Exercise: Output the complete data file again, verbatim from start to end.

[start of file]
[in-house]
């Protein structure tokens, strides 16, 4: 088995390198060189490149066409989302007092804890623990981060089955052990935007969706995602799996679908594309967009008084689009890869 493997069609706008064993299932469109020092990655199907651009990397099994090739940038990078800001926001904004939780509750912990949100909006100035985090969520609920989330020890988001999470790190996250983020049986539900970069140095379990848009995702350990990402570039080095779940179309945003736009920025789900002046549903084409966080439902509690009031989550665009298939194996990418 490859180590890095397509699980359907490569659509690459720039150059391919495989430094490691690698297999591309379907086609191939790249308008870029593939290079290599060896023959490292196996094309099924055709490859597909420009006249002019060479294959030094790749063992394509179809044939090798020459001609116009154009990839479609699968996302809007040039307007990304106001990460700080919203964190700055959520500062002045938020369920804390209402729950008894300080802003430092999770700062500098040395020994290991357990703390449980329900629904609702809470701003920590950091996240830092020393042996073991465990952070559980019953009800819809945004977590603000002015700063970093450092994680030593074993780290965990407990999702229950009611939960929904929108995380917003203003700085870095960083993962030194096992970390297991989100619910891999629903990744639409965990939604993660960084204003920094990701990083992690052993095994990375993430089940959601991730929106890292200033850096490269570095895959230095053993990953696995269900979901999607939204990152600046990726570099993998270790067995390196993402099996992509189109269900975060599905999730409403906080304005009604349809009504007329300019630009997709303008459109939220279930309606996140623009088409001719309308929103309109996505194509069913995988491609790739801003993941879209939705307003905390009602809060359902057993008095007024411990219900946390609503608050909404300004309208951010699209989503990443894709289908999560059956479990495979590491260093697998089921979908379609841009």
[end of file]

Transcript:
[in-house]
């Protein structure tokens, strides 16, 4: 088995390198060189490149066409989302007092804890623990981060089955052990935007969706995602799996679908594309967009008084689009890869 493997069609706008064993299932469109020092990655199907651009990397099994090739940038990078800001926001904004939780509750912990949100909006100035985090969520609920989330020890988001999470790190996250983020049986539900970069140095379990848009995702350990990402570039080095779940179309945003736009920025789900002046549903084409966080439902509690009031989550665009298939194996990418 490859180590890095397509699980359907490569659509690459720039150059391919495989430094490691690698297999591309379907086609191939790249308008870029593939290079290599060896023959490292196996094309099924055709490859597909420009006249002019060479294959030094790749063992394509179809044939090798020459001609116009154009990839479609699968996302809007040039307007990304106001990460700080919203964190700055959520500062002045938020369920804390209402729950008894300080802003430092999770700062500098040395020994290991357990703390449980329900629904609702809470701003920590950091996240830092020393042996073991465990952070559980019953009800819809945004977590603000002015700063970093450092994680030593074993780290965990407990999702229950009611939960929904929108995380917003203003700085870095960083993962030194096992970390297991989100619910891999629903990744639409965990939604993660960084204003920094990701990083992690052993095994990375993430089940959601991730929106890292200033850096490269570095895959230095053993990953696995269900979901999607939204990152600046990726570099993998270790067995390196993402099996992509189109269900975060599905999730409403906080304005009604349809009504007329300019630009997709303008459109939220279930309606996140623009088409001719309308929103309109996505194509069913995988491609790739801003993941879209939705307003905390009602809060359902057993008095007024411990219900946390609503608050909404300004309208951010699209989503990443894709289908999560059956479990495979590491260093697998089921979908379609841009």